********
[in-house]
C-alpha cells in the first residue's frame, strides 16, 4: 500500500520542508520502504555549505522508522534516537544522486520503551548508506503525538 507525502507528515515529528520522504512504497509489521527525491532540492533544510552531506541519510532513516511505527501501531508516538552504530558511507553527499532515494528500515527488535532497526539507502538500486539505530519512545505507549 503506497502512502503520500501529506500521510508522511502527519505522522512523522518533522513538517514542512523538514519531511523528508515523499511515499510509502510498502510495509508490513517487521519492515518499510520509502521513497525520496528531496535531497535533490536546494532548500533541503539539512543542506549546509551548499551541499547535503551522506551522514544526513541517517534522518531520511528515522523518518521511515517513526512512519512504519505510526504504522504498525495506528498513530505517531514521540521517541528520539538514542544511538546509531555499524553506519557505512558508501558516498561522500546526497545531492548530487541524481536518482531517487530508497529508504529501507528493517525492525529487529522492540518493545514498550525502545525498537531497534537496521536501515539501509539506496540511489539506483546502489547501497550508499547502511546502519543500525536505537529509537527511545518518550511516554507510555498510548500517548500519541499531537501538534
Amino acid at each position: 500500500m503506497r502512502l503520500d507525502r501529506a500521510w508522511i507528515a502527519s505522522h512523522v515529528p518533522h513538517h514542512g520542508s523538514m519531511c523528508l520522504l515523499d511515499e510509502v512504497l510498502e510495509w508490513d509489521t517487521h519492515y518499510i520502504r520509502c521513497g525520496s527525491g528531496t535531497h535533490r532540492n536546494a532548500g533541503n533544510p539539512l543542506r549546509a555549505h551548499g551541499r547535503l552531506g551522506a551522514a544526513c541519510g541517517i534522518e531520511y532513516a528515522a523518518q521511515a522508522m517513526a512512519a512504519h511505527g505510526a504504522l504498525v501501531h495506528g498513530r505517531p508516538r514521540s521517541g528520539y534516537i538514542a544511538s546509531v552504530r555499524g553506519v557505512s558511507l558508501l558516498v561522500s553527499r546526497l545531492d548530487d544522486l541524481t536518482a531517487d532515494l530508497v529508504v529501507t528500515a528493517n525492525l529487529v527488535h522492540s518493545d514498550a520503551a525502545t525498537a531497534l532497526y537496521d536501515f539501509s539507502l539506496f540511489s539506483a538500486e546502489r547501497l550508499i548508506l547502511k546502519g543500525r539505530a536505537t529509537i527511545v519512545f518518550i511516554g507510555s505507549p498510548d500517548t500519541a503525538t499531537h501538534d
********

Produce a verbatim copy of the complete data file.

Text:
[in-house]
C-alpha cells in the first residue's frame, strides 16, 4: 500500500520542508520502504555549505522508522534516537544522486520503551548508506503525538 507525502507528515515529528520522504512504497509489521527525491532540492533544510552531506541519510532513516511505527501501531508516538552504530558511507553527499532515494528500515527488535532497526539507502538500486539505530519512545505507549 503506497502512502503520500501529506500521510508522511502527519505522522512523522518533522513538517514542512523538514519531511523528508515523499511515499510509502510498502510495509508490513517487521519492515518499510520509502521513497525520496528531496535531497535533490536546494532548500533541503539539512543542506549546509551548499551541499547535503551522506551522514544526513541517517534522518531520511528515522523518518521511515517513526512512519512504519505510526504504522504498525495506528498513530505517531514521540521517541528520539538514542544511538546509531555499524553506519557505512558508501558516498561522500546526497545531492548530487541524481536518482531517487530508497529508504529501507528493517525492525529487529522492540518493545514498550525502545525498537531497534537496521536501515539501509539506496540511489539506483546502489547501497550508499547502511546502519543500525536505537529509537527511545518518550511516554507510555498510548500517548500519541499531537501538534
Amino acid at each position: 500500500m503506497r502512502l503520500d507525502r501529506a500521510w508522511i507528515a502527519s505522522h512523522v515529528p518533522h513538517h514542512g520542508s523538514m519531511c523528508l520522504l515523499d511515499e510509502v512504497l510498502e510495509w508490513d509489521t517487521h519492515y518499510i520502504r520509502c521513497g525520496s527525491g528531496t535531497h535533490r532540492n536546494a532548500g533541503n533544510p539539512l543542506r549546509a555549505h551548499g551541499r547535503l552531506g551522506a551522514a544526513c541519510g541517517i534522518e531520511y532513516a528515522a523518518q521511515a522508522m517513526a512512519a512504519h511505527g505510526a504504522l504498525v501501531h495506528g498513530r505517531p508516538r514521540s521517541g528520539y534516537i538514542a544511538s546509531v552504530r555499524g553506519v557505512s558511507l558508501l558516498v561522500s553527499r546526497l545531492d548530487d544522486l541524481t536518482a531517487d532515494l530508497v529508504v529501507t528500515a528493517n525492525l529487529v527488535h522492540s518493545d514498550a520503551a525502545t525498537a531497534l532497526y537496521d536501515f539501509s539507502l539506496f540511489s539506483a538500486e546502489r547501497l550508499i548508506l547502511k546502519g543500525r539505530a536505537t529509537i527511545v519512545f518518550i511516554g507510555s505507549p498510548d500517548t500519541a503525538t499531537h501538534d